New Trajectories in Law
Prices & shipping based on shipping country
This book provides an overview and assessment of infrastructure’s legal and governance underpinnings.
Infrastructure is often thought of as a term referring only to the physical entities – pipes, cables, utility poles, highways, airports – that facilitate the transmission of water, gas, telecommunications and electricity, as well as enabling both private and public transportation, and serving to house more or less public services such as health care and schools. However, infrastructure planning and implementation are not reducible to bricks and mortar. The complex process requires drawing from and sometimes re-inventing or recycling legal tools, from construction contracts to financing ‘deals’, which are often taken for granted by both practitioners and urban studies scholars. These are as important today as they were when the first railway lines were built, and to a large extent they remain just as invisible: the avalanche of drawings and photographs of planned or in-process fancy buildings tends to hide from view the behind- the-scenes negotiations and decision-making that had to happen before construction could start, and which in some cases continue afterwards. This book does not ignore the material and nonhuman aspects of infrastructure. But, focusing on the legal and governance underpinnings of infrastructure projects, via a series of key terms that refer to hybrid legal processes, the book offers an important socio-legal supplement to the current ‘infrastructure turn’.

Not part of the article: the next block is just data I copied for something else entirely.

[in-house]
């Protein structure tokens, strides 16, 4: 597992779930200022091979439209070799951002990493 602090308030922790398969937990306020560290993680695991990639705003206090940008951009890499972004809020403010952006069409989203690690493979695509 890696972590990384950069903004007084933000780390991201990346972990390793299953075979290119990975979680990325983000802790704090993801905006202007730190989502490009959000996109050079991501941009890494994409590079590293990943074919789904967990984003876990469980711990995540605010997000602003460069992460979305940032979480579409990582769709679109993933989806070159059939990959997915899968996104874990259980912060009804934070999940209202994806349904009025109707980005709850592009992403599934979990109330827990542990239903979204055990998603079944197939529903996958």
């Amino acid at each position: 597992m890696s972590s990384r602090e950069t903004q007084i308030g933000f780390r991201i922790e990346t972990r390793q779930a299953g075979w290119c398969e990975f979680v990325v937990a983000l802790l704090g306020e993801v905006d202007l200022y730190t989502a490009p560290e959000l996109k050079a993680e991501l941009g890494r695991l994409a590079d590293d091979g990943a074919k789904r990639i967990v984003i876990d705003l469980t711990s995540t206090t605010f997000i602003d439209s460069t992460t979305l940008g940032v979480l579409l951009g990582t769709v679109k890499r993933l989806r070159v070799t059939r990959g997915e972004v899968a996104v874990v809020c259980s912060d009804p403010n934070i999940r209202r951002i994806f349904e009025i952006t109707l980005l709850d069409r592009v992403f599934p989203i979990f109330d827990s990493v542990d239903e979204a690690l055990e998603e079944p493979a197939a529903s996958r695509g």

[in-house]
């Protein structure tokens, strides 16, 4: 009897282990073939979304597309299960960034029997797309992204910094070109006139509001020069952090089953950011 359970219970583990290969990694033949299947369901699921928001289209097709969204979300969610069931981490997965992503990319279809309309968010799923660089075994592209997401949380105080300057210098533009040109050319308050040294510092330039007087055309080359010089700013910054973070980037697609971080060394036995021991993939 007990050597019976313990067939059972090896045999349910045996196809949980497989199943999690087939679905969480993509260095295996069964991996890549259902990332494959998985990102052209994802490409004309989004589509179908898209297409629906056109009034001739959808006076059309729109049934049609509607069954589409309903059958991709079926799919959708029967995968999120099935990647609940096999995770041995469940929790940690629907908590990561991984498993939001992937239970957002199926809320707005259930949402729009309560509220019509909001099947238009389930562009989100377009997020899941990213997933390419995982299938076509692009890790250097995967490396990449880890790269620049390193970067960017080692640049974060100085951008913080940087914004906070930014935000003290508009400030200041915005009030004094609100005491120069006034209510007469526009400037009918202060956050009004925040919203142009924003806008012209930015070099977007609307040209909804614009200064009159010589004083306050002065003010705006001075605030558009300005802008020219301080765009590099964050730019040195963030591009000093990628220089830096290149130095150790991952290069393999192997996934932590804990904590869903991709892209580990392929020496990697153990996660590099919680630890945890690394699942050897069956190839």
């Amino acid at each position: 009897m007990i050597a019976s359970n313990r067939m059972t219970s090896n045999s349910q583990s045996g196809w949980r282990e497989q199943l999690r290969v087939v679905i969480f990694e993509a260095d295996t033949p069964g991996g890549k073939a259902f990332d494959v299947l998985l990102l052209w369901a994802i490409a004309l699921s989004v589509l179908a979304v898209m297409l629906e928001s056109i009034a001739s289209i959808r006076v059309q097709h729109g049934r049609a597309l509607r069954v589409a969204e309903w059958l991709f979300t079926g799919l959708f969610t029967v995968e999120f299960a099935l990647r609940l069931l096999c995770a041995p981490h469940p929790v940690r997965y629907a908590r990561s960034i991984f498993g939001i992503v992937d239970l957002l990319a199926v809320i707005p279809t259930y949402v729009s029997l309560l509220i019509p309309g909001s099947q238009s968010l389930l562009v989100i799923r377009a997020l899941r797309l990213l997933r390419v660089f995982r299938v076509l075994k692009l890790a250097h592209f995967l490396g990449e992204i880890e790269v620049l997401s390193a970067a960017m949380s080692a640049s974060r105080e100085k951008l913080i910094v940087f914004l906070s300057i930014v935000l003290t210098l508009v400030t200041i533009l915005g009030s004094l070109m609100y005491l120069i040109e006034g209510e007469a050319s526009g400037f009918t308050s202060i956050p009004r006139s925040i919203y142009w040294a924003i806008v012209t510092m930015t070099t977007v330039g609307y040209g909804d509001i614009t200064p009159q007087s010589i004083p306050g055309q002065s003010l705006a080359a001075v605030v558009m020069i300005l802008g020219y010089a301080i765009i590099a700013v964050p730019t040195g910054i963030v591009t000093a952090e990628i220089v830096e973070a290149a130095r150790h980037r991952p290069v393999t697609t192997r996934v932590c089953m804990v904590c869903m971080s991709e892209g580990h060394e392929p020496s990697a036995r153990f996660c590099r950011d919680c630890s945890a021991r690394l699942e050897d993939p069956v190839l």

This book will be of interest to students in the areas of socio-legal studies, urban sociology, urban studies, urban geography, planning, public law, and contract law, as well as practitioners involved in infrastructure projects.
Table of Contents
1. Audit, 2. Bonds, 3. Community consultations, 4. Credit ratings, 5. ‘The deal’, 6. High-speed rail, 7. Public-private partnerships, 8. Smart cities, 9. "Value for money" assessments, 10. Conclusion
Mariana Valverde is Professor Emeritus at the Centre for Criminology and Sociolegal Studies at the University of Toronto, Canada.